“The ABT summer intensive and full-time academic year programs were a dream come true. The classes were extremely difficult, with quicker, faster footwork than I had ever experienced. The training was six hours a day. I really grew, not only technically and artistically, but as a person and made great friends. I was the happiest kid on the planet from my first summer at ABT.”
The program is diverse with classes at JKO including classical ballet technique, pointe, variations, partnering, men’s class, character, modern, Dance History, and Pilates in addition to the JKO Wellness Lecture Series on various subjects facing aspiring professional dancers.
The faculty is led by Franco De Vita. “Franco is a wonderful teacher and very knowledgeable. He helped me so much by giving me many insightful corrections in class. He has a great sense of humor and is a great bundle of energy.” Other teachers include Katie Lyons, Clinton Luckett, Raymond Lukens, Lupe Serrano, Martine Van Hamel, Richard Bowman, and Francois Perron. ABT Artistic Director Kevin McKenzie attended some classes, particularly in decision periods on who would move up, a great source of stress for the aspiring dancers. After all, he is the ultimate decision maker on the fate of the dancers.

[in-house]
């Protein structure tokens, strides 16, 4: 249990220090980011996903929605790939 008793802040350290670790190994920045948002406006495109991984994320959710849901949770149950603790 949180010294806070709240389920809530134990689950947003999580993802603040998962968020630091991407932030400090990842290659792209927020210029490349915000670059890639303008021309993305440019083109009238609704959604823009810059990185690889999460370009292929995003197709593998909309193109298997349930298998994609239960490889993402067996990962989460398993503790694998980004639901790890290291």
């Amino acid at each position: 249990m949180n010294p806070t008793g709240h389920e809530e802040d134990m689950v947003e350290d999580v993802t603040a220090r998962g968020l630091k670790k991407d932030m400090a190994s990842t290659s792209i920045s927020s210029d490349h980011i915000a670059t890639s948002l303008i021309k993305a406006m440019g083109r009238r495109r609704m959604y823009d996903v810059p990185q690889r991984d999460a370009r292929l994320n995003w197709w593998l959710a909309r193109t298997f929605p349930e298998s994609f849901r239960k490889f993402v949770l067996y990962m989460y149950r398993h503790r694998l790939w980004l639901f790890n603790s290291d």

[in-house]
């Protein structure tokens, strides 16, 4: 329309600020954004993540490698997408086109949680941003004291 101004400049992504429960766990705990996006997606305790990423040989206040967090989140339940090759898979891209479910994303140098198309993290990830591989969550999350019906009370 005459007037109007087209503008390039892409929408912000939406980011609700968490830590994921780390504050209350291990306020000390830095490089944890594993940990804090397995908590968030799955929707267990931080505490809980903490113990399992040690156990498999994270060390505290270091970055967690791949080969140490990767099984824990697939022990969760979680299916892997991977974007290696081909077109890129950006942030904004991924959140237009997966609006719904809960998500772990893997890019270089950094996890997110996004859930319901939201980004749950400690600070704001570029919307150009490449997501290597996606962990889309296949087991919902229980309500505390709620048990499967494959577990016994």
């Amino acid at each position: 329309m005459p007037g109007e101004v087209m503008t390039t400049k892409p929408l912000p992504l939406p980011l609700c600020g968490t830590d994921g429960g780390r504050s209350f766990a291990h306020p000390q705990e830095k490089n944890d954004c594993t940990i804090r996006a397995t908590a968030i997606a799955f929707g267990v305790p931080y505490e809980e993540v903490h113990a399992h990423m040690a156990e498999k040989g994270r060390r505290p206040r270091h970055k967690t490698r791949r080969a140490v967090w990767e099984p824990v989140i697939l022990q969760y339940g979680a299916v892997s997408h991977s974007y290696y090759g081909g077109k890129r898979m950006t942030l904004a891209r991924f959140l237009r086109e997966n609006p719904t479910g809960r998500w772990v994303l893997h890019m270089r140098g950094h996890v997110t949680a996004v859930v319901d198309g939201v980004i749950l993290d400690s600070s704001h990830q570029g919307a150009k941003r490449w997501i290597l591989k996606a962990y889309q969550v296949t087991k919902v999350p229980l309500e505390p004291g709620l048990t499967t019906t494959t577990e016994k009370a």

JKO classes are held in the same building as the main company. “It was inspiring to see the great dancers that I aspire to be. I would peek in occasionally at rehearsals, a thrilling experience. Even though there wasn’t much interaction between the JKO students and company members, at the studios the dancers were always friendly to us. We did however, interact more with the company members when we were given the chance to be supernumeraries in some of ABT’s productions during the Spring Season at the Met Opera House. This was always a thrilling and amazing experience to work with and be on the Met stage with the company dancers.”